Part two of the Michael Hayes interview with SLAM! Wrestling has now been posted. Hayes talks about a variety of things, including the importance of talking in pro wrestling, the Legends Roundtable stuff he did with WWE, what he remembers most when he reflects on his career, and more.
On the importance of promos in wrestling:
"…the kids today, their athleticism far surpasses anything that most of us ever did. We had a few that were in that high echelon that could probably keep up with the kids of today, but the moveset is just not to be believed. With that said, what they don't do in my opinion is they don't learn how to captivate an audience. Some of them are almost scared to try to captivate and audience and they are somewhat scared of the audience. And it can't be that way.
Because, see, I'm a tell ya, you can go all the way back in time and it takes you back to the territorial days, but you can have a great wrestler and if he or she was a mediocre talker, I'm going to tell you what's going to happen. They're just going to make mediocre money. But you can find a mediocre wrestler who is a great talker and he or she will make great money. And that never changed and it still won't today.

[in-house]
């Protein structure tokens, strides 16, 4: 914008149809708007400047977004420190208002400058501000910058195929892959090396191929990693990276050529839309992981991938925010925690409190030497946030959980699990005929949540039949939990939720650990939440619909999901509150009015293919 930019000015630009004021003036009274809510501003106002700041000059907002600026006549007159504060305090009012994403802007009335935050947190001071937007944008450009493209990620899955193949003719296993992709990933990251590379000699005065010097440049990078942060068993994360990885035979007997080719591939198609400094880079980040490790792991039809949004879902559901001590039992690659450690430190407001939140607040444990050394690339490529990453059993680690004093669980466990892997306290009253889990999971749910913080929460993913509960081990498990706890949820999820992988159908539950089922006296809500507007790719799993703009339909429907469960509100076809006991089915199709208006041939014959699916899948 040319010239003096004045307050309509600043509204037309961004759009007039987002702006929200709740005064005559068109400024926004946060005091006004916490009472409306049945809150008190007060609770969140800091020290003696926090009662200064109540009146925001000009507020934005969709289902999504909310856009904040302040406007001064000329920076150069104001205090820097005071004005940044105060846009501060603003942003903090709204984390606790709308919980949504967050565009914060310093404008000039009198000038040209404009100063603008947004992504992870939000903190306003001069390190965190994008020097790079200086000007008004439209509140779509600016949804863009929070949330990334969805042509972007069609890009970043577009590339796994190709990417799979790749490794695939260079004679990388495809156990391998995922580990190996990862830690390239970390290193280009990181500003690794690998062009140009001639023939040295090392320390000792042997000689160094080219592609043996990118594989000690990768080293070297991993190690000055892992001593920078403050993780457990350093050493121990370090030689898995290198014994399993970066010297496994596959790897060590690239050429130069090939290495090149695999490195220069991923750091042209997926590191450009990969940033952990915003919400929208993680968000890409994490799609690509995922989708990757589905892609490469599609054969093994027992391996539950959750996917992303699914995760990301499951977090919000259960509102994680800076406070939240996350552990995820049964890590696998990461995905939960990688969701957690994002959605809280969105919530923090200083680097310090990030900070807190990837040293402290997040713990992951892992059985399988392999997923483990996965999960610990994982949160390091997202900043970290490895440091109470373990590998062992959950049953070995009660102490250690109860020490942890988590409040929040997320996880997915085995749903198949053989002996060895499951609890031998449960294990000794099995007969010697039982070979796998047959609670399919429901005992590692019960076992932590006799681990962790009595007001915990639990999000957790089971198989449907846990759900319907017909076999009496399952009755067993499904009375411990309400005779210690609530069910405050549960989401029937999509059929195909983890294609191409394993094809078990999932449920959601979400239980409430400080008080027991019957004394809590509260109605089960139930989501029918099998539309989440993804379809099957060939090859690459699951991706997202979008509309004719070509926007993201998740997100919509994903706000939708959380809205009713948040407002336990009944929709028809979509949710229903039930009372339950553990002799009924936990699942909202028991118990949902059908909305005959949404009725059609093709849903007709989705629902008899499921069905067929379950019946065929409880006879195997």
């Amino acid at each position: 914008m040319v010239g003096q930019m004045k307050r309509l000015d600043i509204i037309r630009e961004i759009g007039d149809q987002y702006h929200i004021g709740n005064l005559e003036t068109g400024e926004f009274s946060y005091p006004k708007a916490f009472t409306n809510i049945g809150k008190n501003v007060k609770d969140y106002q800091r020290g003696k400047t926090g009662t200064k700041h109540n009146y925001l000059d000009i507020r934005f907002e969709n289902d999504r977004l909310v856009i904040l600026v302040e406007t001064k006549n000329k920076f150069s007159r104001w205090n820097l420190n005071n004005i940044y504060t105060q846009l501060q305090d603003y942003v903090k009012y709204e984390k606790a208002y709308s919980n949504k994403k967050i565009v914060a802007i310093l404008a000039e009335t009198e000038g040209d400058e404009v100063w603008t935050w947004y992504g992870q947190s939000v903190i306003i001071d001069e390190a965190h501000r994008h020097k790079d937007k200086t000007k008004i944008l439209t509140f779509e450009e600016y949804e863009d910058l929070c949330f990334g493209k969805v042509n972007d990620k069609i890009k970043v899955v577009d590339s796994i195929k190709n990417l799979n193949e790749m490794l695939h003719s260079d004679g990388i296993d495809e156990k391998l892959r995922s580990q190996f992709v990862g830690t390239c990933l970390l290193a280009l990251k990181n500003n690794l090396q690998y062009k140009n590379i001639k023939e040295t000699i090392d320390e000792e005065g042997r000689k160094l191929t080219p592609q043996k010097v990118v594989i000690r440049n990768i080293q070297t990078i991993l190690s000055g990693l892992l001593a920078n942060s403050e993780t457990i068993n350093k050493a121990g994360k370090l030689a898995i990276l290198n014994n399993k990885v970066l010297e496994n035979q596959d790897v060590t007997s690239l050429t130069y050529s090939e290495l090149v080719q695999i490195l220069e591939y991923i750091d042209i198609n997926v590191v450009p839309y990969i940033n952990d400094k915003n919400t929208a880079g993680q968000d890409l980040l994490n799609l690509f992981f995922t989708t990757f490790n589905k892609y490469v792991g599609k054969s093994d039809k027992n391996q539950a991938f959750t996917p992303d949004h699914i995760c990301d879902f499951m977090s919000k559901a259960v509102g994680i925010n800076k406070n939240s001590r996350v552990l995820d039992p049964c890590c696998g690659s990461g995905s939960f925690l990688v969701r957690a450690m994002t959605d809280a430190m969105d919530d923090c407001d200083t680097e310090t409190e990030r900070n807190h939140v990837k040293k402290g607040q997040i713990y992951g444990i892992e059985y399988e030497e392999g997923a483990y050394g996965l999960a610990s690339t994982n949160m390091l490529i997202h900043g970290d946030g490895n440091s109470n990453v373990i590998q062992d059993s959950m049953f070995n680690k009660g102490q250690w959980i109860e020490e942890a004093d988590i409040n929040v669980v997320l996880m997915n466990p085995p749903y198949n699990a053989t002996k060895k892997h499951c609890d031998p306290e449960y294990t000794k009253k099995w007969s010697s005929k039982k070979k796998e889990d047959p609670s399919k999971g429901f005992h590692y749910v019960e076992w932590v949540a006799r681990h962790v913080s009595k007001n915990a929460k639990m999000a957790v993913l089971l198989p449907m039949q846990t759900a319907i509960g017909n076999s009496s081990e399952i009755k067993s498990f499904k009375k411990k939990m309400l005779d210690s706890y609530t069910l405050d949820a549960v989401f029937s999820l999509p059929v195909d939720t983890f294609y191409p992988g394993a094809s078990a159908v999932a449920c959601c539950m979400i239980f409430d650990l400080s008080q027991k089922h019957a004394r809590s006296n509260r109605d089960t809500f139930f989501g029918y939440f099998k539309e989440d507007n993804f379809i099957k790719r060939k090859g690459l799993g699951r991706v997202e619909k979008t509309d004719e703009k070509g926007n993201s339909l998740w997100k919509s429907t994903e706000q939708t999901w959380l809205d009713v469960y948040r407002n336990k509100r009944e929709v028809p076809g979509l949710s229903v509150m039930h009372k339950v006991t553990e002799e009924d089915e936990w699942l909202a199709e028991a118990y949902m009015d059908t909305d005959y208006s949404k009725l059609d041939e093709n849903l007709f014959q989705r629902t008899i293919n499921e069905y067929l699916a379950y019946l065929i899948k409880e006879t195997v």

And that's why I don't understand why kids don't try to go out and perfect promos and talk that talk, and walk that walk, because everybody wants to be entertained. As fans, your lives are so hard working so you can to feed your kids, feed your wives, or whatever, and you want to escape and you don't want to pay to see Bob the next door neighbour. And when everybody else is able to do these triple moonsaults then it's not that special. But if everybody else can't talk for three minutes and captivate people, and piss them off or make them happy, or get some emotion out of them, well then I don't understand why so many kids don't see that that's the avenue to the pay window. And in the territorial days that's what made it happen."
On his experience with doing the Legends Roundtable:
"It's fun. I dig doing that. I watch it back sometimes and think, wow, I'm really an asshole. And you're good at it too! That's kind of my job on the show. We had Kevin Nash on the show one time and he was fantastic, the stories he told about WCW, during the (Monday Night) war, and we were just about to wrap up and I go, "Whoah whoah whoah, what about the Arn Anderson parody?" And he looked at me, and he goes, "I thought I was going to get away without having to address that." But somebody's got to be Simon Cowell and God put me in that role."